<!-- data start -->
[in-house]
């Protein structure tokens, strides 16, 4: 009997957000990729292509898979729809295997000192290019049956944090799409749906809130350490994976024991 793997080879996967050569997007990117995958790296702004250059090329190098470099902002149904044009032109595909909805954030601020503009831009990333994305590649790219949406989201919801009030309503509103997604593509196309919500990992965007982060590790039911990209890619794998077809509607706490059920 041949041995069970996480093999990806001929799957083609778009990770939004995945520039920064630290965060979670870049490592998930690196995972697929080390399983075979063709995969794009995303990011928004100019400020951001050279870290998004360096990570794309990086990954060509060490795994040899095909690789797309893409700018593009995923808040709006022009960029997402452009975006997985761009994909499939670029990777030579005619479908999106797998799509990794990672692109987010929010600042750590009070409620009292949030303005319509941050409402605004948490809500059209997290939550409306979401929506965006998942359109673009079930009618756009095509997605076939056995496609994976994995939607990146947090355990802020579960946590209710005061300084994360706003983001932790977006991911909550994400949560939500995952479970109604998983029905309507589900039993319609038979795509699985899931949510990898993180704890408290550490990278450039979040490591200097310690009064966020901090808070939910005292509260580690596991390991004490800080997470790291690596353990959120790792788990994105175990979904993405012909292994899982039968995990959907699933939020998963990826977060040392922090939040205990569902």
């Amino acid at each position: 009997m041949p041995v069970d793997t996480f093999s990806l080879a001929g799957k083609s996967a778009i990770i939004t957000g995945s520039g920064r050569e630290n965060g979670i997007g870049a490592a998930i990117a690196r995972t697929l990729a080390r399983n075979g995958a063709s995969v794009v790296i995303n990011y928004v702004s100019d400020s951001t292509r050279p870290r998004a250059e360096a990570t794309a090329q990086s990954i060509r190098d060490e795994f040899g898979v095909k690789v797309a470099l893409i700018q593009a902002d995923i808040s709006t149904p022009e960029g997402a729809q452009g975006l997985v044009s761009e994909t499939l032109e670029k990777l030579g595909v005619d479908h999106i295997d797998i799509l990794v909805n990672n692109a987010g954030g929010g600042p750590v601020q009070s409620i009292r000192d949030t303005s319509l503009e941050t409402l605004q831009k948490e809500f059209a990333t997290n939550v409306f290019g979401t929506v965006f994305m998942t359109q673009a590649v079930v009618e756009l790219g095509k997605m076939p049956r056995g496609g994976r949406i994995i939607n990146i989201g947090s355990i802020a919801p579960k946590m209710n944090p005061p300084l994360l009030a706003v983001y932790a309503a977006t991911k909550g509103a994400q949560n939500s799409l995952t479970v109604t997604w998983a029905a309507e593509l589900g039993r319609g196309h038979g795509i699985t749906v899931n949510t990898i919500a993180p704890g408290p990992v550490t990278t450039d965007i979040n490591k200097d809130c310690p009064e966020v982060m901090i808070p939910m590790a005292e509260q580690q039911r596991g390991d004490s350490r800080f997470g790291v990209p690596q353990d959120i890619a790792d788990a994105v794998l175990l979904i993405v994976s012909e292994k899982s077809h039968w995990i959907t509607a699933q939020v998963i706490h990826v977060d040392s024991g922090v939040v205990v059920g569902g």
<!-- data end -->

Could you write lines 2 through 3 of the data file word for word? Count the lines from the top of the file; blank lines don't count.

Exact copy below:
């Protein structure tokens, strides 16, 4: 009997957000990729292509898979729809295997000192290019049956944090799409749906809130350490994976024991 793997080879996967050569997007990117995958790296702004250059090329190098470099902002149904044009032109595909909805954030601020503009831009990333994305590649790219949406989201919801009030309503509103997604593509196309919500990992965007982060590790039911990209890619794998077809509607706490059920 041949041995069970996480093999990806001929799957083609778009990770939004995945520039920064630290965060979670870049490592998930690196995972697929080390399983075979063709995969794009995303990011928004100019400020951001050279870290998004360096990570794309990086990954060509060490795994040899095909690789797309893409700018593009995923808040709006022009960029997402452009975006997985761009994909499939670029990777030579005619479908999106797998799509990794990672692109987010929010600042750590009070409620009292949030303005319509941050409402605004948490809500059209997290939550409306979401929506965006998942359109673009079930009618756009095509997605076939056995496609994976994995939607990146947090355990802020579960946590209710005061300084994360706003983001932790977006991911909550994400949560939500995952479970109604998983029905309507589900039993319609038979795509699985899931949510990898993180704890408290550490990278450039979040490591200097310690009064966020901090808070939910005292509260580690596991390991004490800080997470790291690596353990959120790792788990994105175990979904993405012909292994899982039968995990959907699933939020998963990826977060040392922090939040205990569902």
């Amino acid at each position: 009997m041949p041995v069970d793997t996480f093999s990806l080879a001929g799957k083609s996967a778009i990770i939004t957000g995945s520039g920064r050569e630290n965060g979670i997007g870049a490592a998930i990117a690196r995972t697929l990729a080390r399983n075979g995958a063709s995969v794009v790296i995303n990011y928004v702004s100019d400020s951001t292509r050279p870290r998004a250059e360096a990570t794309a090329q990086s990954i060509r190098d060490e795994f040899g898979v095909k690789v797309a470099l893409i700018q593009a902002d995923i808040s709006t149904p022009e960029g997402a729809q452009g975006l997985v044009s761009e994909t499939l032109e670029k990777l030579g595909v005619d479908h999106i295997d797998i799509l990794v909805n990672n692109a987010g954030g929010g600042p750590v601020q009070s409620i009292r000192d949030t303005s319509l503009e941050t409402l605004q831009k948490e809500f059209a990333t997290n939550v409306f290019g979401t929506v965006f994305m998942t359109q673009a590649v079930v009618e756009l790219g095509k997605m076939p049956r056995g496609g994976r949406i994995i939607n990146i989201g947090s355990i802020a919801p579960k946590m209710n944090p005061p300084l994360l009030a706003v983001y932790a309503a977006t991911k909550g509103a994400q949560n939500s799409l995952t479970v109604t997604w998983a029905a309507e593509l589900g039993r319609g196309h038979g795509i699985t749906v899931n949510t990898i919500a993180p704890g408290p990992v550490t990278t450039d965007i979040n490591k200097d809130c310690p009064e966020v982060m901090i808070p939910m590790a005292e509260q580690q039911r596991g390991d004490s350490r800080f997470g790291v990209p690596q353990d959120i890619a790792d788990a994105v794998l175990l979904i993405v994976s012909e292994k899982s077809h039968w995990i959907t509607a699933q939020v998963i706490h990826v977060d040392s024991g922090v939040v205990v059920g569902g």